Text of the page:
Going to college is a huge decision to make but choosing a major can be an even harder choice! You may seem a bit confused about what to major in but whatever you do, I have always heard not to remain “Undecided” for too long. Go ahead and major in a subject that catches your interest...but what happens if you cannot decide between two majors? Double up!

College students have the option to double major or add a minor to their course of study. I knew that when I decided to major in communication studies with a concentration in journalism that I wanted to minor in marketing as well: It gives me sort of a back-up plan if journalism does not work out for me. I also have a greater chance to combine my two majors in my future career since they relate to each other.

The perks of double majoring are enticing but the additional credit requirements could alter your progress toward graduation. I know several students with double majors and minors and though this decision may translate into a later graduation date, they chose this path because they wanted to pursue all fields they are passionate about.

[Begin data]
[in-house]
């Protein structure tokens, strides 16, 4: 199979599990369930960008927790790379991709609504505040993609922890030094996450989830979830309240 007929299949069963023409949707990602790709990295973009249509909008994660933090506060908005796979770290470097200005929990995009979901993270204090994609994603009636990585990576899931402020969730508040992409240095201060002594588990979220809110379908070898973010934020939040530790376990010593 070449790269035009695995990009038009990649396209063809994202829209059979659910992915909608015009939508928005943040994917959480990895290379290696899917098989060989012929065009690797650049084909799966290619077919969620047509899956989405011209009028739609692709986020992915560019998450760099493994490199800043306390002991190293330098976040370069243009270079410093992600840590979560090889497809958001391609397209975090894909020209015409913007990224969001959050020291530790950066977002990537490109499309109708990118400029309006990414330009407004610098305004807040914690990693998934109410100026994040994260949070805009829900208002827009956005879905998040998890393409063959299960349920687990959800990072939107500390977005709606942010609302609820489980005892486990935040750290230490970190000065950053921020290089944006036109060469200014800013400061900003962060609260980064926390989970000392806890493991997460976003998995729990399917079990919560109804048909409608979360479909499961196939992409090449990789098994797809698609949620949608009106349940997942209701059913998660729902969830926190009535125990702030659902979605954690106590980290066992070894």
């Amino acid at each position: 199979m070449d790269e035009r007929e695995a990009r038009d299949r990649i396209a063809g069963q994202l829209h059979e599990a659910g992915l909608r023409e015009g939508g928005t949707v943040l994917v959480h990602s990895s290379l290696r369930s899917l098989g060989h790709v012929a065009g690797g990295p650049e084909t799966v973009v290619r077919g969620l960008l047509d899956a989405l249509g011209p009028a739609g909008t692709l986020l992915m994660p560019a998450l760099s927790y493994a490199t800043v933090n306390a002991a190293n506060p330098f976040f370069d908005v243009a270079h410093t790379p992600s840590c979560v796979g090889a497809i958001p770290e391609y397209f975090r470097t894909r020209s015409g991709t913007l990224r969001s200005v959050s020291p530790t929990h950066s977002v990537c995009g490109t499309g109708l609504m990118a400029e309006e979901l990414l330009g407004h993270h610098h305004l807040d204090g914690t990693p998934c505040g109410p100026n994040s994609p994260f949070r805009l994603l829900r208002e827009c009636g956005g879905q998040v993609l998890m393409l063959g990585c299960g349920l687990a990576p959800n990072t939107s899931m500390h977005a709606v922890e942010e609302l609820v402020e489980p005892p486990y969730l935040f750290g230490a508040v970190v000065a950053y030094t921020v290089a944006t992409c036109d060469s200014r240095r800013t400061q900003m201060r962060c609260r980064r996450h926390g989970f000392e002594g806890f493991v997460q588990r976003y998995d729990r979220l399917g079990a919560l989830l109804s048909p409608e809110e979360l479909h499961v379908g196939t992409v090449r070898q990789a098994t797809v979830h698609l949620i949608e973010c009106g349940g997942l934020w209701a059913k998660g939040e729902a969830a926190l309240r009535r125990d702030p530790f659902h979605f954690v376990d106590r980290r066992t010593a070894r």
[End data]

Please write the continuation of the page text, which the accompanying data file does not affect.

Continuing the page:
As I was selecting the college I would eventually attend, I told my parents that I was going to pick up a minor in addition to my major field of study. If this sounds like your plan, check with the colleges you’re considering to see if you have the opportunity to double major or pursue a minor along with your major of choice. It will be helpful in the long run!